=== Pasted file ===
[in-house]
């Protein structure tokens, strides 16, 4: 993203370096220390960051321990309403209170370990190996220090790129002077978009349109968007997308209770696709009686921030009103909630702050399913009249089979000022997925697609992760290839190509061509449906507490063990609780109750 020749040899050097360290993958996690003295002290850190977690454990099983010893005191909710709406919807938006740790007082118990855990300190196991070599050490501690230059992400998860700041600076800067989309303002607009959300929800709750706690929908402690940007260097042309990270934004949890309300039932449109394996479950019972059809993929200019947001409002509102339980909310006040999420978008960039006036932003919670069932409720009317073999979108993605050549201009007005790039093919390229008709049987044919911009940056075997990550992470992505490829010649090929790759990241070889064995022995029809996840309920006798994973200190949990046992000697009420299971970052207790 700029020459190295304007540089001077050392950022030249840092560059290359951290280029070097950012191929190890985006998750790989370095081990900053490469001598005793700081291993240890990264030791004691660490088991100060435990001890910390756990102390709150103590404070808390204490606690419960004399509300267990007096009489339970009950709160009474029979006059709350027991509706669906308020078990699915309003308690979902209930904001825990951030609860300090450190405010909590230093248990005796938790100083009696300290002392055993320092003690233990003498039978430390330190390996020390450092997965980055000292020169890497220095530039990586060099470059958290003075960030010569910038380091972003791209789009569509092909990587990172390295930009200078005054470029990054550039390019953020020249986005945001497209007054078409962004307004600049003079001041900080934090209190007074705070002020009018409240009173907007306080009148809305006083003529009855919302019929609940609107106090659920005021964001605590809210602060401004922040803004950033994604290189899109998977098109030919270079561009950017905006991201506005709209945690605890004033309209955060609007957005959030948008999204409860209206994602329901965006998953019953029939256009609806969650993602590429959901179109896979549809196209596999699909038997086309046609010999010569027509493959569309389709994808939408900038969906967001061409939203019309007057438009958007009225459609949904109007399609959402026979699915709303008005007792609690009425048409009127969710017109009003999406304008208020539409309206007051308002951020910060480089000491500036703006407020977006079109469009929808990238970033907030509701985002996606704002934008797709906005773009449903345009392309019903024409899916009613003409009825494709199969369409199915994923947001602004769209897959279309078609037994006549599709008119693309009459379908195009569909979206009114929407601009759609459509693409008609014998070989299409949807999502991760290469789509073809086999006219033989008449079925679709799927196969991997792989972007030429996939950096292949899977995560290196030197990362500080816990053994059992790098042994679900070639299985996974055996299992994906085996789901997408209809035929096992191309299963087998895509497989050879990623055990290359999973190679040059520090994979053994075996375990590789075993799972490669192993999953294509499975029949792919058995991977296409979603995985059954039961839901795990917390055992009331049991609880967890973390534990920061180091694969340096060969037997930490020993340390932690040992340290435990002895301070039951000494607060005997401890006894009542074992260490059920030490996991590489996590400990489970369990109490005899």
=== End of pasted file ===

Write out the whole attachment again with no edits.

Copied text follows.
[in-house]
């Protein structure tokens, strides 16, 4: 993203370096220390960051321990309403209170370990190996220090790129002077978009349109968007997308209770696709009686921030009103909630702050399913009249089979000022997925697609992760290839190509061509449906507490063990609780109750 020749040899050097360290993958996690003295002290850190977690454990099983010893005191909710709406919807938006740790007082118990855990300190196991070599050490501690230059992400998860700041600076800067989309303002607009959300929800709750706690929908402690940007260097042309990270934004949890309300039932449109394996479950019972059809993929200019947001409002509102339980909310006040999420978008960039006036932003919670069932409720009317073999979108993605050549201009007005790039093919390229008709049987044919911009940056075997990550992470992505490829010649090929790759990241070889064995022995029809996840309920006798994973200190949990046992000697009420299971970052207790 700029020459190295304007540089001077050392950022030249840092560059290359951290280029070097950012191929190890985006998750790989370095081990900053490469001598005793700081291993240890990264030791004691660490088991100060435990001890910390756990102390709150103590404070808390204490606690419960004399509300267990007096009489339970009950709160009474029979006059709350027991509706669906308020078990699915309003308690979902209930904001825990951030609860300090450190405010909590230093248990005796938790100083009696300290002392055993320092003690233990003498039978430390330190390996020390450092997965980055000292020169890497220095530039990586060099470059958290003075960030010569910038380091972003791209789009569509092909990587990172390295930009200078005054470029990054550039390019953020020249986005945001497209007054078409962004307004600049003079001041900080934090209190007074705070002020009018409240009173907007306080009148809305006083003529009855919302019929609940609107106090659920005021964001605590809210602060401004922040803004950033994604290189899109998977098109030919270079561009950017905006991201506005709209945690605890004033309209955060609007957005959030948008999204409860209206994602329901965006998953019953029939256009609806969650993602590429959901179109896979549809196209596999699909038997086309046609010999010569027509493959569309389709994808939408900038969906967001061409939203019309007057438009958007009225459609949904109007399609959402026979699915709303008005007792609690009425048409009127969710017109009003999406304008208020539409309206007051308002951020910060480089000491500036703006407020977006079109469009929808990238970033907030509701985002996606704002934008797709906005773009449903345009392309019903024409899916009613003409009825494709199969369409199915994923947001602004769209897959279309078609037994006549599709008119693309009459379908195009569909979206009114929407601009759609459509693409008609014998070989299409949807999502991760290469789509073809086999006219033989008449079925679709799927196969991997792989972007030429996939950096292949899977995560290196030197990362500080816990053994059992790098042994679900070639299985996974055996299992994906085996789901997408209809035929096992191309299963087998895509497989050879990623055990290359999973190679040059520090994979053994075996375990590789075993799972490669192993999953294509499975029949792919058995991977296409979603995985059954039961839901795990917390055992009331049991609880967890973390534990920061180091694969340096060969037997930490020993340390932690040992340290435990002895301070039951000494607060005997401890006894009542074992260490059920030490996991590489996590400990489970369990109490005899």